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August 13, 2008 5:51 PM   Subscribe

AquaticNecromancyFilter: Combined, the cities of San Francisco, Oakland and Berkeley employ about 3500 uniformed police officers. Do they outnumber the army that could be raised by dark magic from the floor of the San Francisco Bay? Approximately how many entire sets of human skeletal remains are there in that body of water, considering disasters, shipwrecks, bridge jumpers, tidal movement of sediment, etc.?

Yes, I'm sure a reanimated skeleton warrior with a missing digit or patella could probably still serve well in the zombie army, but I'm going for an approximate head count, here, so that the skeletons can mix and match parts to create as many complete horrors from the deep as possible.
posted by Ambrosia Voyeur to Grab Bag (21 answers total) 86 users marked this as a favorite
 
How far back do you want to go? Do you count potential Native Americans starting at about 11,000 years ago?

I have to say, this could be the greatest AskMe question ever
posted by Cool Papa Bell at 6:03 PM on August 13, 2008


Cool Papa Bell: it's "entire sets of human skeletal remains," so deaths from that far back should be included, but weighted for the likelihood that they've decayed or been washed out of the vicinity. I guess we should define what level of decay constitutes "gone" - maybe no intact pieces remaining with a volume of more than 70% of the original volume of the bone?
posted by contraption at 6:10 PM on August 13, 2008


I think recently, there are many more ashes (thank to the Neptune Society) than bodies, and I don't think recent settlers would have thrown bodies in the water when Colma was so close at hand, because that cemetery area dates to the 19th century.

But you do have suicides from the GG Bridge and other locations, where the police could not find the body or it was never looked for. I would think the total number is perhaps 5,000. But I wonder who would outfit the skeleton armies, I don't recall a lot of people jumping to their deaths or going down to Davy Jones' locker with a sword and a shield these days.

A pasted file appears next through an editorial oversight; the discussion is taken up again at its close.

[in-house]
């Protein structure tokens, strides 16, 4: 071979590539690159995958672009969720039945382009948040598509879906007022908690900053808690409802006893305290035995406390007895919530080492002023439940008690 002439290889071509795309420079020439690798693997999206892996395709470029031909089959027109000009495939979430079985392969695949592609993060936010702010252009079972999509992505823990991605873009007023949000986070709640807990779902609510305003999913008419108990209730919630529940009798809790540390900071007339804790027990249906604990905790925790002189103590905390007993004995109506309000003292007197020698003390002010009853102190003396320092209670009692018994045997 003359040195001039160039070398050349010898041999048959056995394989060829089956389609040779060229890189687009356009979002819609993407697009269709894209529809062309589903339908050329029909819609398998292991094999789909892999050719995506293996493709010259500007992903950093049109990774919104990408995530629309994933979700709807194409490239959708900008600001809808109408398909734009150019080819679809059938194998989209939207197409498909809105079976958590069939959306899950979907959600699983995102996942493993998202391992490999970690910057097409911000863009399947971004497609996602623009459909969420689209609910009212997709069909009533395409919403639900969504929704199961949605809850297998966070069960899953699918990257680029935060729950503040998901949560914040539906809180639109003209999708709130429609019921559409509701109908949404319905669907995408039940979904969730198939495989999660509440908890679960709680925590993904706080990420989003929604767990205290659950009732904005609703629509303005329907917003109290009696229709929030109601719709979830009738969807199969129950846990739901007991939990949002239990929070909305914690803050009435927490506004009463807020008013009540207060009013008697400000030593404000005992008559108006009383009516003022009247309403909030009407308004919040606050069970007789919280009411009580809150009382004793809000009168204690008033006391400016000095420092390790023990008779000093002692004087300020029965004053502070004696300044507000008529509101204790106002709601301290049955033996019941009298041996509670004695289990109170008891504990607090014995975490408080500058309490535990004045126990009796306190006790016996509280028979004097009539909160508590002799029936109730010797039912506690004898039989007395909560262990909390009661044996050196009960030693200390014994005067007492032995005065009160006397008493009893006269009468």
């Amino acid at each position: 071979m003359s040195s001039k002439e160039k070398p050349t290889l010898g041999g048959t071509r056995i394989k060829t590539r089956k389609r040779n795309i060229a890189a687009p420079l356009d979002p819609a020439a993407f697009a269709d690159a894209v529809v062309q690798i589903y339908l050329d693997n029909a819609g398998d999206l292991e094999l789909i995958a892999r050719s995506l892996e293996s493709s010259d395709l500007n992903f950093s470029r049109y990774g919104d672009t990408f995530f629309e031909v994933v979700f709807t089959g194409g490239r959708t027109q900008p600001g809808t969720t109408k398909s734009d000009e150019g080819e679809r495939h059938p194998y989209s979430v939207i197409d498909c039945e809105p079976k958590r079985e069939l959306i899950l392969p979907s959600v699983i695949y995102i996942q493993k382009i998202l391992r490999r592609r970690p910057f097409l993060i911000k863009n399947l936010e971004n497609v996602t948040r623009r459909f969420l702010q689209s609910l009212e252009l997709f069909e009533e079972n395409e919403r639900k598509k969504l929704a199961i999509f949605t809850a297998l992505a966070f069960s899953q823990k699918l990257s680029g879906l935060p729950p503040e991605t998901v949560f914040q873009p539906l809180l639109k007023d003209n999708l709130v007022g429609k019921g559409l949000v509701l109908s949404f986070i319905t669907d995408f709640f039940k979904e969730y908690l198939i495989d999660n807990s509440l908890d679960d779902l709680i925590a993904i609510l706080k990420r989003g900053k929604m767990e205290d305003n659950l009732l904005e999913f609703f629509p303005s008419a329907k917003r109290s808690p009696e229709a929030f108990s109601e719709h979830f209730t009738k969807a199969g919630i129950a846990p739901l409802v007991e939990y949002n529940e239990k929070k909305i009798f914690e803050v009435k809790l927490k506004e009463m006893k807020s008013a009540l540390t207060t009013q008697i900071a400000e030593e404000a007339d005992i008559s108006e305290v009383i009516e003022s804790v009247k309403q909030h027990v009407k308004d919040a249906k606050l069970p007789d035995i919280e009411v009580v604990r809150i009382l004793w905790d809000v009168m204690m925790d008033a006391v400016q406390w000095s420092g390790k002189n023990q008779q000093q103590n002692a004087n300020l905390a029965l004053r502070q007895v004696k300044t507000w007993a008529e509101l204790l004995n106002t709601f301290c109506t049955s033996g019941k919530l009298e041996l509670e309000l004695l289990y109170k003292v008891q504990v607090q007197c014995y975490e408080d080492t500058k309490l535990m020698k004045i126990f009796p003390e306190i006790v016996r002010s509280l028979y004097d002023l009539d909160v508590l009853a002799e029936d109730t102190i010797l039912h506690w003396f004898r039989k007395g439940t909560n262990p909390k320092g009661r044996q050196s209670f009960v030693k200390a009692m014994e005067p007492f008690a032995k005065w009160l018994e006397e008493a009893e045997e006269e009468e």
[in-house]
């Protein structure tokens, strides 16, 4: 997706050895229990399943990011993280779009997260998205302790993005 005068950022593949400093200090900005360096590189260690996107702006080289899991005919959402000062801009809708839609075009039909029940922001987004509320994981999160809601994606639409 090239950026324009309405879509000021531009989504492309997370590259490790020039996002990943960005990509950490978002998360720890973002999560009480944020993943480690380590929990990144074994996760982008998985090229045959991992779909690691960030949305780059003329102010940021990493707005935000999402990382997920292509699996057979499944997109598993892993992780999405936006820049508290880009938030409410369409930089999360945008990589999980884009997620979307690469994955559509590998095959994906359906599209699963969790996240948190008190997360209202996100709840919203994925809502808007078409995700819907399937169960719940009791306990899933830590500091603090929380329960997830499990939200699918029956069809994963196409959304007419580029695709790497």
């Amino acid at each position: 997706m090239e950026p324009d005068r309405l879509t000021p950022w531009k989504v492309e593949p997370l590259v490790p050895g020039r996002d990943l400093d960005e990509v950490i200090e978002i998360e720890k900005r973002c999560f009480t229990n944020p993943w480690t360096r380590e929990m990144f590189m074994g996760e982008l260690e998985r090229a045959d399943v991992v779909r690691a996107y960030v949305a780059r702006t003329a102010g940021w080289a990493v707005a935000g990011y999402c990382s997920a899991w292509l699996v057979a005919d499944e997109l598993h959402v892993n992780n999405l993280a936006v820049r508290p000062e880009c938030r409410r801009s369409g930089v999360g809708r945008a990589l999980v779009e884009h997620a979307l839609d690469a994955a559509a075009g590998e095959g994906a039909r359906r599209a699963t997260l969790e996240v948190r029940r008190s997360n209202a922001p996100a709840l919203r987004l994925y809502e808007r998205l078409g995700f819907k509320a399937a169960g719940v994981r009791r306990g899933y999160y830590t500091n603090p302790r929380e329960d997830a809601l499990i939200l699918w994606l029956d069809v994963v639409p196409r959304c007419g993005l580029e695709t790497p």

posted by parmanparman at 6:13 PM on August 13, 2008


The thing I guess would be an issue with the dark arts is that with reanimation and all, in a lot of places in the Bay Area, cemetery spaces are a premium and I think that there are places where they bury one coffin on top of another or remove the coffins ten to fifteen years later and cremate the remains.

Wouldn't you want to look at Potter's Fields, like at San Quentin or at the Presidio, Angel's Island, etc?
posted by parmanparman at 6:18 PM on August 13, 2008


[a few comments removed - the ONLY way this question is not going to get removed is if the thread doesn't turn into HURF DURF ZOMBIE BAY chatter. Your choice.]
posted by jessamyn at 6:21 PM on August 13, 2008


For a data point, divers on the Mary Rose (sunk 1545) had to work amongst human remains. It seems conceivable to me that European-era shipwreck victims in the Bay, even from hundreds of years ago, would still be there.
posted by Fiasco da Gama at 6:27 PM on August 13, 2008 [1 favorite]


Here is a discussion about effects of salt water on bones:

In the salt water where the Titanic is, over time there would be slow chemical reactions by which the calcium would leave the bones and so the structure of the bones would gradually dissolve into the surrounding water. What's happened with the Titanic, given the length of time it was under water before being discovered -- somewhere around seventy-five years -- no bones, no bodies have been found. That's because they've essentially dissolved away as a result of chemical reactions, although very slowly because of the cold temperature.

SF Bay is significantly more shallow, but also has a higher temperature which might create conditions for faster bone decomposition.
posted by parmanparman at 6:33 PM on August 13, 2008


and then there is the issue, which I just remembered about the size of the bay having gotten smaller in the last 200 years. Many bodies might be under feet of infill. i will look for a graphic and post it.
posted by parmanparman at 6:45 PM on August 13, 2008


Ok, I have to ask this.

Watching Law & Order (yeah, I know, the most scientifically accurate shot show ever...), they're always finding the bodies decaying.

I know this question is about skeletons, so some flesh and muscle rotting is fine. But I would assume that skeletal remains would decay at some point. So going back to the start of time wouldn't really apply.

Now, I have no idea at what point a skeleton would be so broken down that it would be basically unusable.
posted by theichibun at 6:48 PM on August 13, 2008


Do you only include bodies east of the Golden Gate? Or can they come from around San Francisco, but not exactly in the bay - like the Farallon Islands? Because there's a fair number of shipwrecks toward that area. The California Shipwreck Database shows 140 wrecks in San Francisco County.
posted by milkrate at 6:53 PM on August 13, 2008


Apparently the Fort Point area is unique due to the amount of tidal activity that takes place. There is a significant amount of churn:
(Easy Version)


Intriguingly, water measurements at Fort Point form the longest continuous sea-level record for any site on the west coast of North America, so there is data galore:

(Data overload)

With water temperatures averaging 55 degrees, and given the tempestuous nature of the area and the fact that it is 330 feet at it's deepest I would put the number significantly lower than 5,000.

My jellybean guess: 880.
posted by jeremias at 7:07 PM on August 13, 2008